Peary Land

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Peary Land
Satellite image of northern Peary Land including Cape Morris Jesup.
Peary Land is located in Greenland
Peary Land
Peary Land
LocationNortheast Greenland
Coordinates82°38′N 32°30′W / 82.633°N 32.500°W / 82.633; -32.500Coordinates: 82°38′N 32°30′W / 82.633°N 32.500°W / 82.633; -32.500
Adjacent bodies of waterVictoria Fjord
Length360 km (224 mi)
Width200 km (120 mi)
Highest elevation1,929 m (6,329 ft)
Highest pointHelvetia Tinde
Greenland (Denmark)
Robert E. Peary in arctic furs

Peary Land is a peninsula in northern Greenland, extending into the Arctic Ocean. It reaches from Victoria Fjord in the west to Independence Fjord in the south and southeast, and to the Arctic Ocean in the north, with Cape Morris Jesup, the northernmost point of Greenland's mainland, and Cape Bridgman in the northeast.[1]


Peary Land is bounded by the Lincoln Sea (west of Cape Morris Jesup) and Wandel Sea of the Arctic Ocean in the north. Oodaaq island, the northernmost point of land of the world, lies off the north coast. Frederick E. Hyde Fjord, which cuts into Peary Land from the east 150 km deep, divides it into Northern Peary Land and Southern Peary Land. The coastline is deeply indented by smaller fjords, such as G.B. Schley Fjord and Hellefisk Fjord in the east, and Sands Fjord, Benedict Fjord, J.P. Koch Fjord, De Long Fjord and Weyprecht Fjord in the west.

Peary Land is not part of any municipality, but belongs to the Northeast Greenland National Park; the size of the region is about 375 km east-west and 200 km north-south, with an estimated area of 57 000 km2. It is only a bit more than 700 km south of the North Pole, it is free of Greenland's inland ice cap. Being mostly north of the 82°N parallel, it contains the most northerly ice-free region of the world, mostly in Southern Peary Land (such as Melville Land just north of the Independence Fjord). Precipitation levels are so low (only about 25 to 200 mm per year, all as snow) that it is called a polar desert, it was not covered by glaciers during the most recent ice age. However, in its western part, there is the Hans Tausen Ice Cap with ice at least 344 m thick.


Peary Land is mountainous; 1,737 m (5,699 ft) high Wistar Bjerg[2] is one of the highest peaks of Peary Land,[3] but the highest elevation is Helvetia Tinde reaching up to 1,929 m (6,329 ft) in the heavily glaciated and little-explored Roosevelt Range.[4] 1,155 m (3,789 ft) high Mara Mountain of the Roosevelt Range and 1,220 m (4,000 ft) high Nordkrone are other high summits. The highest point of the H.H. Benedict Range, a subrange of the Roosevelt Range[5] is the 1,433 m (4,701 ft) high Stjernebannertinde.[6]

The "Peary Channel"[edit]

Originally, Peary Land was believed to be an island, separated from the main island by the Peary Channel, an assumed connection between Victoria Fjord and Independence Fjord.[7] Ludvig Mylius-Erichsen (1872-1907), the ill-fated leader of the Denmark expedition, searched in vain for the Peary Channel in 1907 and was misled to his death by existing maps.[8] Knud Rasmussen's First Thule Expedition confirmed in 1912 that Peary Land is a peninsula. There are more than 200 kilometers of dry land up to 1500 meters high between Victoria Fjord and Independence Fjord.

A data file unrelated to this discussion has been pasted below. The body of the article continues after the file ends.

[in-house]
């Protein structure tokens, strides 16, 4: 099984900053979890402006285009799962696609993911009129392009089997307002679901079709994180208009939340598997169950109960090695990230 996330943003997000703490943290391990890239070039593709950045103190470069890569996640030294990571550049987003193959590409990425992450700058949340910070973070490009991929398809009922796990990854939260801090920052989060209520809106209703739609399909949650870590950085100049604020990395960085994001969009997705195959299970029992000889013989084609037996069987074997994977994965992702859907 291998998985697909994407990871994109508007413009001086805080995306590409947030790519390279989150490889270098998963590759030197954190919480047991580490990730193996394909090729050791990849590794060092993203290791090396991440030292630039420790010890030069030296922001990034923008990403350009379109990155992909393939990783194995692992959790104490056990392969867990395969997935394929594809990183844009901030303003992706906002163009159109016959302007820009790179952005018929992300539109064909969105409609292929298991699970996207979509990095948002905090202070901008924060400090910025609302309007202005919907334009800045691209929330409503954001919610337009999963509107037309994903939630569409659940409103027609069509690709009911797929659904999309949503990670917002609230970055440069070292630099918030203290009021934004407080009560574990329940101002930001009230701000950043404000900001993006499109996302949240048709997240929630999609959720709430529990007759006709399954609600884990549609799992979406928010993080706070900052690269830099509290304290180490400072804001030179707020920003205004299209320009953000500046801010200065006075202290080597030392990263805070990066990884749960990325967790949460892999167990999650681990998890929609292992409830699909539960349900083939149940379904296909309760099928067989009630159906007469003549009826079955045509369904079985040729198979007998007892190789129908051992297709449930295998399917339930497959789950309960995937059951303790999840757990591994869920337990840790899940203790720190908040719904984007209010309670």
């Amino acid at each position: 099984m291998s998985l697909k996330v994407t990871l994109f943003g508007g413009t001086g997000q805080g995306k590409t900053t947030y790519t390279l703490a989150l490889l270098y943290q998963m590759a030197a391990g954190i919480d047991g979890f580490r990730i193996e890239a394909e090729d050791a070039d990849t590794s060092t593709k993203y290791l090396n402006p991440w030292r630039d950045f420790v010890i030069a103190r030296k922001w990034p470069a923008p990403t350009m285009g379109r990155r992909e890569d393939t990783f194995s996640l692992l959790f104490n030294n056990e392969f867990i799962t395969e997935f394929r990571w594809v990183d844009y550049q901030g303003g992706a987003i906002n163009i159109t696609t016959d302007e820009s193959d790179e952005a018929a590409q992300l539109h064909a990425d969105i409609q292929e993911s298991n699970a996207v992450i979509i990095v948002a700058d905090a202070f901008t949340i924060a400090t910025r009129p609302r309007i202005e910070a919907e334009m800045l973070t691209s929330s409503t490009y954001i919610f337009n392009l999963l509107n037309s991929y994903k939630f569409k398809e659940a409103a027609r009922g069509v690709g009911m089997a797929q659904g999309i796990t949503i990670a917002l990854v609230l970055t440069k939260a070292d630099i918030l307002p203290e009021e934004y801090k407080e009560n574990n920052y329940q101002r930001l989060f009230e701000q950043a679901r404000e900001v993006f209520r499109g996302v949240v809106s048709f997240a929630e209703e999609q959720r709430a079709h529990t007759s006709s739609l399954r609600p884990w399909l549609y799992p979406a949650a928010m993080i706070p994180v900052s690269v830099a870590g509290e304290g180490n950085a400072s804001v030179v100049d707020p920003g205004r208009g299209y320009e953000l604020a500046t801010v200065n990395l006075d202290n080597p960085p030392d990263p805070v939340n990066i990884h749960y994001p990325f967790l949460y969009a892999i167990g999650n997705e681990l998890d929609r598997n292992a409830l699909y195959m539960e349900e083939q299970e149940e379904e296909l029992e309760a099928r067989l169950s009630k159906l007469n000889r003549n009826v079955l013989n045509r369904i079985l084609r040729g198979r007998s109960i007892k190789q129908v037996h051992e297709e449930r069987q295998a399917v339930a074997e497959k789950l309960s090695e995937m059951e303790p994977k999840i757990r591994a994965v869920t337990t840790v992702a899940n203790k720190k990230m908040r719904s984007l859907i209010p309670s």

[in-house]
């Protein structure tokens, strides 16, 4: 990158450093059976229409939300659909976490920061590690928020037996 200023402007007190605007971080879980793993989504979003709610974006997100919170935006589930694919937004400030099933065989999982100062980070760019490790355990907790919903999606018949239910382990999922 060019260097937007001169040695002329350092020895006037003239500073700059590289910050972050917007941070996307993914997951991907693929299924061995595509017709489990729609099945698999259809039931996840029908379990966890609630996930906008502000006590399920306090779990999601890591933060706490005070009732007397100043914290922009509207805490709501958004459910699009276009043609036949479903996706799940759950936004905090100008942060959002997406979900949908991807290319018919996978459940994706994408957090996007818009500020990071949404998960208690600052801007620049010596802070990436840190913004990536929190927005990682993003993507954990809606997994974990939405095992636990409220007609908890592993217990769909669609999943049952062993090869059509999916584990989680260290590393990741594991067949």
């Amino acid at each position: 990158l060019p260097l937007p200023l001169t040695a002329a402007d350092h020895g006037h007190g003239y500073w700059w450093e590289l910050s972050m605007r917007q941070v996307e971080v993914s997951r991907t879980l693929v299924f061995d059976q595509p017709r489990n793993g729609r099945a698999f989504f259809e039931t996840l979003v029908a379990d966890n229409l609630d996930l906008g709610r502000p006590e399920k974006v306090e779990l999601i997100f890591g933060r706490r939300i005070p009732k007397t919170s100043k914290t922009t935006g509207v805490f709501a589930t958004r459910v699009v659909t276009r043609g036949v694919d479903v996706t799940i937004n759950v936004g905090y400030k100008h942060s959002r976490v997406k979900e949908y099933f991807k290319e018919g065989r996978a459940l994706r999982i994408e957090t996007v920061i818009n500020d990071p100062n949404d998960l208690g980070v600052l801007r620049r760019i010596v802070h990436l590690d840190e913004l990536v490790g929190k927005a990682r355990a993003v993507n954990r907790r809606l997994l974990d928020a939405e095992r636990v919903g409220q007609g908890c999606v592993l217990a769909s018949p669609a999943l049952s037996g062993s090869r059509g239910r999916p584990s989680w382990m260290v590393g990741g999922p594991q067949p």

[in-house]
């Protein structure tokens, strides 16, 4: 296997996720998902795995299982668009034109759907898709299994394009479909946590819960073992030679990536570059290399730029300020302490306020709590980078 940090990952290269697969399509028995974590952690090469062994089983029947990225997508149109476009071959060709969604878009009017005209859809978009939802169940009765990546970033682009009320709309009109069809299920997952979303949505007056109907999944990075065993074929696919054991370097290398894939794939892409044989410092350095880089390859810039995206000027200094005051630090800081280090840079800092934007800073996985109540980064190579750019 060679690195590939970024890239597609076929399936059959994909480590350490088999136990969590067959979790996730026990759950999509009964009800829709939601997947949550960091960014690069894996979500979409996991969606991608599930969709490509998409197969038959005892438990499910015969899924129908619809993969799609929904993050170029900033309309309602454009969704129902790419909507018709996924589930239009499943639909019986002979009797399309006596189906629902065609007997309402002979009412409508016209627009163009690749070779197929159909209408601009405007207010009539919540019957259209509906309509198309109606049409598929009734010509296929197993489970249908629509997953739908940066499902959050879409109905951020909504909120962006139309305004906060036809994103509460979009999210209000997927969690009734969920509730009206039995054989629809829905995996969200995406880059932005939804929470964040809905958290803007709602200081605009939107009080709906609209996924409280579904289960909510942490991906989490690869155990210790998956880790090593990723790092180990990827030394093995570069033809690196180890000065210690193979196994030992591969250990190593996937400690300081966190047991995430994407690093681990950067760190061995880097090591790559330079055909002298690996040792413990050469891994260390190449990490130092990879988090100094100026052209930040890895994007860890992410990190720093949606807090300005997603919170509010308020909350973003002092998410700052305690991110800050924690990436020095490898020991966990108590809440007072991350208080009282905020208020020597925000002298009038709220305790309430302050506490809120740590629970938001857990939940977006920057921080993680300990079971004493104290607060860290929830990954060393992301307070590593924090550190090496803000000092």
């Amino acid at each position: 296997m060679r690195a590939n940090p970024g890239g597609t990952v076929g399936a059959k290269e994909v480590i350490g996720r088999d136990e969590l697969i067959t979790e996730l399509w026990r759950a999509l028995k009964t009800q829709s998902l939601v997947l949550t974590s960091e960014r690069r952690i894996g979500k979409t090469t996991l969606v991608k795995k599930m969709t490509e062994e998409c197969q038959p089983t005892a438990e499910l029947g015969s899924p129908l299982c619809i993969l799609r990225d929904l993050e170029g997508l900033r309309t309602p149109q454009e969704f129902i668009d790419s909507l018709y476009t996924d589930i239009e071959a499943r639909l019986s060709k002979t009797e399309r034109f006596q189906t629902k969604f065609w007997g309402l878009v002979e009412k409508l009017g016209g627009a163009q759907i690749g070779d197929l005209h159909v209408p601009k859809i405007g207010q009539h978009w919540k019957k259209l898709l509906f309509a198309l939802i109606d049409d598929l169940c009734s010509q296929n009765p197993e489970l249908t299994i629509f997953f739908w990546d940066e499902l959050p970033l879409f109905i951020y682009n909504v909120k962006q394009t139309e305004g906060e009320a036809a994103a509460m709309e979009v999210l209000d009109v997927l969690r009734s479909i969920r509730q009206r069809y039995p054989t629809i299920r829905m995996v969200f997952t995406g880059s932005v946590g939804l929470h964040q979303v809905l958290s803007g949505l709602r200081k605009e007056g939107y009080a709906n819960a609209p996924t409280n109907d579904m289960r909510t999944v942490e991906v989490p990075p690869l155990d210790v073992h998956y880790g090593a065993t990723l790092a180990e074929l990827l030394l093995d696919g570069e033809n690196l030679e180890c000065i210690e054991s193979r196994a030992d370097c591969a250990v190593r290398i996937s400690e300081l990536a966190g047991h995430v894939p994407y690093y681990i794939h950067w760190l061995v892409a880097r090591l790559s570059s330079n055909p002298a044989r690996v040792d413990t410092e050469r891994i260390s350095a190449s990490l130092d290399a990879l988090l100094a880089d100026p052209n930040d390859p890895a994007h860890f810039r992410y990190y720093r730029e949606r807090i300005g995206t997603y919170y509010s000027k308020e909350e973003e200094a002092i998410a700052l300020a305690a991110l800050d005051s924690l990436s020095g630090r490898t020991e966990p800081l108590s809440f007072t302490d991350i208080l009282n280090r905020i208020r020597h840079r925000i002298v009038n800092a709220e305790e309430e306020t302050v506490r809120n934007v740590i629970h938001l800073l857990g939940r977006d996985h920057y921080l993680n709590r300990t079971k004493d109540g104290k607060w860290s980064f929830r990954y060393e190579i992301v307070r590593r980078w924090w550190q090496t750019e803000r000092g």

Map of Far Northeastern Greenland.
Peary Land - location within Greenland

Flora and fauna[edit]

Caribou, musk oxen, and Peary Land collared lemmings are supported by the sparse vegetation, which covers only about 5% of the surface, mostly in the area around Jørgen Brønlund Fjord; the flora includes 33 species of flowering plants. Other fauna includes Arctic fox, polar wolf, polar bear, and Arctic hare.

One to two million years ago, when climates were warmer, trees such as larch, black spruce, birch, yew, and thuja grew in the northernmost Peary Land.

Human exploration and settlement[edit]

Peary Land was historically inhabited by three separate cultures, during which times the climate was milder than presently:

The area is named after Robert E. Peary, who first explored it during his expedition of 1891 to 1892.


There are two Arctic research stations on Jørgen Brønlund Fjord, Brønlundhus (erected in 1948) and Kap Harald Moltke (erected in 1972). Both stations were built on initiative of Eigil Knuth, and have been the basis for many scientific expeditions. Kap Harald Moltke station was built later in connection with use of the natural runway east of Jørgen Brønlund Fjord mouth;[9] the stations located 10 km from each other on either side of the fjord, with Brønlundhus on the western side, and communication between them in summer is by boat, depending on ice conditions. Since the death of Eigil Knuth, the stations are administered by Peary Land Foundation. Today, Brønlundhus can be characterised as a museum, with a collection of artefacts from polar explorations.


  1. ^ "Frederick E. Hyde Fjord". Mapcarta. Retrieved 5 May 2016.
  2. ^ Den grønlandske Lods - Geodatastyrelsen
  3. ^ Prostar Sailing Directions 2005 Greenland and Iceland Enroute, p. 130
  4. ^ Liviu Ivanescu, Arctic astronomy
  5. ^ Geographical Items on North Greenland Encyclopedia Arctica, vol. 14
  6. ^ Peary Land high point - Retrieved 4 May 2016
  7. ^ Koch, L. (1925). "The Question of Peary Channel". Geographical Review. 15 (4): 643. doi:10.2307/208628. JSTOR 208628.
  8. ^ G. Amdrup: Report on the Danmark Expedition to the North-East Coast of Greenland 1906–1908. In: Meddelelser om Grønland 41, 1913, pp. 1–270
  9. ^ "Archived copy". Archived from the original on 2009-08-02. Retrieved 2009-08-02.CS1 maint: Archived copy as title (link)

External links[edit]